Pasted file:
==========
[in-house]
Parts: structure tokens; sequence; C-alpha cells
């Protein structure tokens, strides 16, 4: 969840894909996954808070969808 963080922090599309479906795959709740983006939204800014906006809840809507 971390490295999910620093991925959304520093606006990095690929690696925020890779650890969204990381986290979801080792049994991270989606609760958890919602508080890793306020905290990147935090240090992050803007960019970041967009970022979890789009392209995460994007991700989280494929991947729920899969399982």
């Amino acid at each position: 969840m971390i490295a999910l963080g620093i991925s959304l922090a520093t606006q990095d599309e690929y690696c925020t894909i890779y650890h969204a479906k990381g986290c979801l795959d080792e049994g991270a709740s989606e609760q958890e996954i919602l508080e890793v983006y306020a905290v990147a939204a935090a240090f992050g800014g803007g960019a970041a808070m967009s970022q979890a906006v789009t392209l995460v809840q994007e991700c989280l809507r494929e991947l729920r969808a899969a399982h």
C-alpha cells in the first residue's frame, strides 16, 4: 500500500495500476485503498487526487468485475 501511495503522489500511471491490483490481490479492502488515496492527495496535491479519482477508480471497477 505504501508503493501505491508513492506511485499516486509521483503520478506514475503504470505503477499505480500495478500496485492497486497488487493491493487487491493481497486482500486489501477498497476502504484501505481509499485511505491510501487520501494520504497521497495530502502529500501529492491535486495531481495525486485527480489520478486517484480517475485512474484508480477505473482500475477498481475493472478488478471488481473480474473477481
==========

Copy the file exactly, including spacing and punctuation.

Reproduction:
[in-house]
Parts: structure tokens; sequence; C-alpha cells
């Protein structure tokens, strides 16, 4: 969840894909996954808070969808 963080922090599309479906795959709740983006939204800014906006809840809507 971390490295999910620093991925959304520093606006990095690929690696925020890779650890969204990381986290979801080792049994991270989606609760958890919602508080890793306020905290990147935090240090992050803007960019970041967009970022979890789009392209995460994007991700989280494929991947729920899969399982």
């Amino acid at each position: 969840m971390i490295a999910l963080g620093i991925s959304l922090a520093t606006q990095d599309e690929y690696c925020t894909i890779y650890h969204a479906k990381g986290c979801l795959d080792e049994g991270a709740s989606e609760q958890e996954i919602l508080e890793v983006y306020a905290v990147a939204a935090a240090f992050g800014g803007g960019a970041a808070m967009s970022q979890a906006v789009t392209l995460v809840q994007e991700c989280l809507r494929e991947l729920r969808a899969a399982h």
C-alpha cells in the first residue's frame, strides 16, 4: 500500500495500476485503498487526487468485475 501511495503522489500511471491490483490481490479492502488515496492527495496535491479519482477508480471497477 505504501508503493501505491508513492506511485499516486509521483503520478506514475503504470505503477499505480500495478500496485492497486497488487493491493487487491493481497486482500486489501477498497476502504484501505481509499485511505491510501487520501494520504497521497495530502502529500501529492491535486495531481495525486485527480489520478486517484480517475485512474484508480477505473482500475477498481475493472478488478471488481473480474473477481